There are less than five days before the American population heads to the polls for what is expected to be an extremely tight race. Here are some of the important campaign moments that have led to a virtual tie between Mitt Romney and Barack Obama
August 30, 2012
GOP Convention Speech
After a rough, seemingly never-ending race to be the GOP presidential candidate, Mitt Romney finally took the stage on Aug. 31 to deliver his acceptance speech. It seems to signal a turn of the tides, with pundits surprised by the competency, comfort and confidence that came from the newly anointed Mr. Romney.
September 11, 2012
The Benghazi moment
Before the dust had settled in Benghazi, Mr. Romney was already making proclamations about the Obama administration’s poor response to the disaster. He first criticized a statement released by the U.S. embassy in Cairo before accusing the President of apologizing for American values. Some people within the GOP worried this would be Mr. Romney’s ‘Lehman moment,’ and sink him in the polls.
September 17, 2012
The attempt at a turnaround
The Romney campaign tried to relaunch their candidate about a week after the Benghazi statement. Aides promised more specifics on Mr. Romney’s policies in hopes that he could capitalize on voter discontent with the struggling U.S. economy. Unfortunately, there wasn’t much attention paid to Mr. Romney’s reboot because it was overshadowed by the release of some very memorable secret footage...
September 17, 2012 (part two)
The 47-per-cent factor
“Off the cuff” and “not elegantly stated” were Mr. Romney’s best explanations of the now-infamous 47-per-cent remark, when he called nearly half of the American population victims and ‘dependent’ on government. And, while the GOP candidate didn’t plummet in the polls as a result of his comments, it felt like he was losing momentum.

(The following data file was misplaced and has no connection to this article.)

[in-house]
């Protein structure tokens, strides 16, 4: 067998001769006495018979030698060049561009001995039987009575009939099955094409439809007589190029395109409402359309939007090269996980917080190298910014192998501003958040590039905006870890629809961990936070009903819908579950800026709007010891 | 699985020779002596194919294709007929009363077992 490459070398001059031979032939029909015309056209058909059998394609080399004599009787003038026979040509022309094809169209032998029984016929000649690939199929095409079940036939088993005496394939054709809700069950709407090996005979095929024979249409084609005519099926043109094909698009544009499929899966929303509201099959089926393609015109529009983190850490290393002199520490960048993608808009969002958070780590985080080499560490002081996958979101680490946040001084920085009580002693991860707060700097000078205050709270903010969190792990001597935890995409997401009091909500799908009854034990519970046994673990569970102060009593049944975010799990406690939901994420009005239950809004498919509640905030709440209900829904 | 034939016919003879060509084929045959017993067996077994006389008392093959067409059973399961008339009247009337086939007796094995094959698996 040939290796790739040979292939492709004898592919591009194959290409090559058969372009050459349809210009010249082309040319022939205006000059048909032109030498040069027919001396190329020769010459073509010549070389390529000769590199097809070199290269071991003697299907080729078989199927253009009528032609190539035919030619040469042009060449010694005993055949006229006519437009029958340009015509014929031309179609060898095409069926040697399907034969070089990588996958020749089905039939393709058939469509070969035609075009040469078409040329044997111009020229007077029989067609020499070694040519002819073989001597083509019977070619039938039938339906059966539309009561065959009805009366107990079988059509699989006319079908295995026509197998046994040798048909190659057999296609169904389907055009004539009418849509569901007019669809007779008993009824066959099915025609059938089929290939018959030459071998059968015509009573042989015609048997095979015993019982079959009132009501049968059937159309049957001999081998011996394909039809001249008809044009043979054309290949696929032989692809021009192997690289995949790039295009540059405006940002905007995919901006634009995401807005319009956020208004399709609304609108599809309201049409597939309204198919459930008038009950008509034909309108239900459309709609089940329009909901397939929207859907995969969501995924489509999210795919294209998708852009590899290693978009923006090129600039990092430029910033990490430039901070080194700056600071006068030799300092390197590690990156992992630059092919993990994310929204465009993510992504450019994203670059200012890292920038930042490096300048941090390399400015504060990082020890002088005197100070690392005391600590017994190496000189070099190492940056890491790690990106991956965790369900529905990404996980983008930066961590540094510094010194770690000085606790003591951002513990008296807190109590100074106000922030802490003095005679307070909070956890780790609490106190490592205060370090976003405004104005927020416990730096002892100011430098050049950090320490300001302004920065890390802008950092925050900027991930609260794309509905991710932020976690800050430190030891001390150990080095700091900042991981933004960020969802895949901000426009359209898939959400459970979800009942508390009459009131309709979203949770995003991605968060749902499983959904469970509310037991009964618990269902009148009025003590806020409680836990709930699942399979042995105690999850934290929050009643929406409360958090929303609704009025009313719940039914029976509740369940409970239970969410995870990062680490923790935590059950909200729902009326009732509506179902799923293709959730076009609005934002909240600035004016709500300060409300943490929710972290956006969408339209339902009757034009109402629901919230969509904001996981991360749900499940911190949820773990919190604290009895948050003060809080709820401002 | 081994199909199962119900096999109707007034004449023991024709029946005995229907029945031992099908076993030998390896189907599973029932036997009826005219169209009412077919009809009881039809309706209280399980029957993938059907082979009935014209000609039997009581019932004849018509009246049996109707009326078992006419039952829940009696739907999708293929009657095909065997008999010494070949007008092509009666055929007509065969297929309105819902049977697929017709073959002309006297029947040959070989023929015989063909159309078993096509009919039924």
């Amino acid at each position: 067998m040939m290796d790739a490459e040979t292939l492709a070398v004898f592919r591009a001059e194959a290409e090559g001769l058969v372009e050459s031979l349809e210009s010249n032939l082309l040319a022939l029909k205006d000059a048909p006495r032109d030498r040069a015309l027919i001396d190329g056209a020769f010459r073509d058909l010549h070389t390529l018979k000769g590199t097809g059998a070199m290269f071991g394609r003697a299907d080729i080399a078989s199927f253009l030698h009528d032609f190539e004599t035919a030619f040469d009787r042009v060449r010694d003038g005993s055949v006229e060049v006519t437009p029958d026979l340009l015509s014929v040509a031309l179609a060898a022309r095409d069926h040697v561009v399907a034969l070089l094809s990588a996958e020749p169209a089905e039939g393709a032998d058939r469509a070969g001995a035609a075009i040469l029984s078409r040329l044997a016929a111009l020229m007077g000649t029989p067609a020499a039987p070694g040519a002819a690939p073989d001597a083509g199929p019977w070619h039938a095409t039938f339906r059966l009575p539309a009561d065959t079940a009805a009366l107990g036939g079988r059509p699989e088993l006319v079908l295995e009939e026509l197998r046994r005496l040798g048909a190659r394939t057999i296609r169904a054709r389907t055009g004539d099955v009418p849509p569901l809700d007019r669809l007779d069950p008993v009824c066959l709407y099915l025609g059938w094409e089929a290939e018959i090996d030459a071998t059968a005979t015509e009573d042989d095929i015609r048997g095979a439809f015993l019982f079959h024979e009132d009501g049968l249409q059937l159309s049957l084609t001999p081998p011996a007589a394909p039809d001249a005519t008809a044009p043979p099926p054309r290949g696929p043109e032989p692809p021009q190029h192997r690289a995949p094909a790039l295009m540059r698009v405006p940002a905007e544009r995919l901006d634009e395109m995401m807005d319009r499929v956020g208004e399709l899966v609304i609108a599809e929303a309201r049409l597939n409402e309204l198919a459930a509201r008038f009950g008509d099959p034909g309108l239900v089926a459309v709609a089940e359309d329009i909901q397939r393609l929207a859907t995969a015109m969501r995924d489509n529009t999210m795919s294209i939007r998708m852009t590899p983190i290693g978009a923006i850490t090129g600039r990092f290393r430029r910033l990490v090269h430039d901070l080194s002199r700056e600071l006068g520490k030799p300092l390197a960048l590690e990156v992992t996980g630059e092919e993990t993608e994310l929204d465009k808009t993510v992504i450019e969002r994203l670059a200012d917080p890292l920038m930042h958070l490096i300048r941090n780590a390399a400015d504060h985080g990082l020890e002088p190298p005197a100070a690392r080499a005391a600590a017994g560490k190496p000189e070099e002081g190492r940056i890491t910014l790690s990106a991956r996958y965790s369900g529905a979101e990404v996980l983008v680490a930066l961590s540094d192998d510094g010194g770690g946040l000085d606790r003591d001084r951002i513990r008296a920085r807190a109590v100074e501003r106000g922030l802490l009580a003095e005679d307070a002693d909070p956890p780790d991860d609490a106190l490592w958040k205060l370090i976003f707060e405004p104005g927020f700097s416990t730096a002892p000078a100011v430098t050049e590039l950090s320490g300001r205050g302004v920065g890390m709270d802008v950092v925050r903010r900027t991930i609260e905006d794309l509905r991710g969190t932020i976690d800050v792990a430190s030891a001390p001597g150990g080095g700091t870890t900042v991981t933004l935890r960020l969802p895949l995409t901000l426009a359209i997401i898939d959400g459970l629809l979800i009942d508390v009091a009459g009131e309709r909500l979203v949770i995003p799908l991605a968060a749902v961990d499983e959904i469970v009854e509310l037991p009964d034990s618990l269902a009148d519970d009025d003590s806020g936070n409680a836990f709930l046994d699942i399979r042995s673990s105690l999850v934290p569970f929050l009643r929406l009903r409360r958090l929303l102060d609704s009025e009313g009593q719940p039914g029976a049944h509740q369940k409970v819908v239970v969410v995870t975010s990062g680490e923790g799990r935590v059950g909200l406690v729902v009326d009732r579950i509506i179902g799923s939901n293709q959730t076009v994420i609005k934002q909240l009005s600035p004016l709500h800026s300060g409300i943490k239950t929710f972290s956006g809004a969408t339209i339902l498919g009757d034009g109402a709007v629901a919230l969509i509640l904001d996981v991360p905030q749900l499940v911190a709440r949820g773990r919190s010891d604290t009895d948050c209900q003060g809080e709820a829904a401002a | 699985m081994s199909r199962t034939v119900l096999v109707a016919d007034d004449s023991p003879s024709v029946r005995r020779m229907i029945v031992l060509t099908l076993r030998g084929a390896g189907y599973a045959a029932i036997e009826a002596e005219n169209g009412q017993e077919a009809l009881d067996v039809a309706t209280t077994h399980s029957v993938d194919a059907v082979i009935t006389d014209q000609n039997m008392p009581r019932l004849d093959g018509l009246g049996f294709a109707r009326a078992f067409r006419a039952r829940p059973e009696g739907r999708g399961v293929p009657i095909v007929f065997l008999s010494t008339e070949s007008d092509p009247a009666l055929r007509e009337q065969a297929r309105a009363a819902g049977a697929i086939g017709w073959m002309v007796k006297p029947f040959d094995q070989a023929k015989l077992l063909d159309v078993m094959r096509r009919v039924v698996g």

October 3, 2012
The first debate
For many Romney supporters, the first debate was the pivotal moment in the campaign. Mr. Romney appeared friendly and enthusiastic as he argued his points on domestic issues. But it wasn’t solely Mr. Romney’s performance that boosted his support, it was also President Barack Obama’s lacklustre effort.
October 16, 2012
The second debate
This debate saw the awakening of Mr. Obama, but Mr. Romney seemed to hold his own during the town-hall-styled match-up. It was certainly not his best performance, what with his "binders full of women" gaffe. But his strongest moments were during the questions on the economy. He stumbled, though, when he insisted that the President did not use the phrase “act of terror” the day after the Benghazi attack. Moderator Candy Crowley corrected him on the spot, prompting cries of foul play by Republicans.
October 21, 2012
Evening the score
On the eve of the final debate, it seemed Mr. Romney’s poised performances in October were paying off. A NBC News/Wall Street Journal poll showed both candidates in a dead heat at 47 per cent. With less than three weeks until election day, the gap between Mr. Obama and Mr. Romney was also narrowing in some key battleground states, like Ohio and Florida.
October 22, 2012
The final debate
Mr. Romney again held his own in the last debate, which focused on foreign policy. While many pundits gave the win to Mr. Obama, who had much more experience in international affairs, many Romney supporters said their candidate won simply by proving he could be a reliable, level-headed commander-in-chief.
October 23, 2012
The ‘a’ and ‘r’ words
Throughout the campaign, the Republican party suffered from a few ‘rape’ and ‘abortion’ comments that left them looking supremely socially conservative at best, backwards when it comes to women’s rights at worst. But Mr. Romney made an effort to distance himself from the remarks made by long-time GOP senator Richard Mourdoch: “I struggled with it myself for a long time, but I came to realize that life is that gift from God. And, I think, even when life begins in that horrible situation of rape, that it is something that God intended to happen.”
October 29, 2012
With a week left to go, Mr. Romney matched the President and scrapped his campaign events on Monday and Tuesday as hurricane Sandy battered the eastern seaboard in the United States. He also urged the rest of the country to donate to the Red Cross to help with recovery efforts.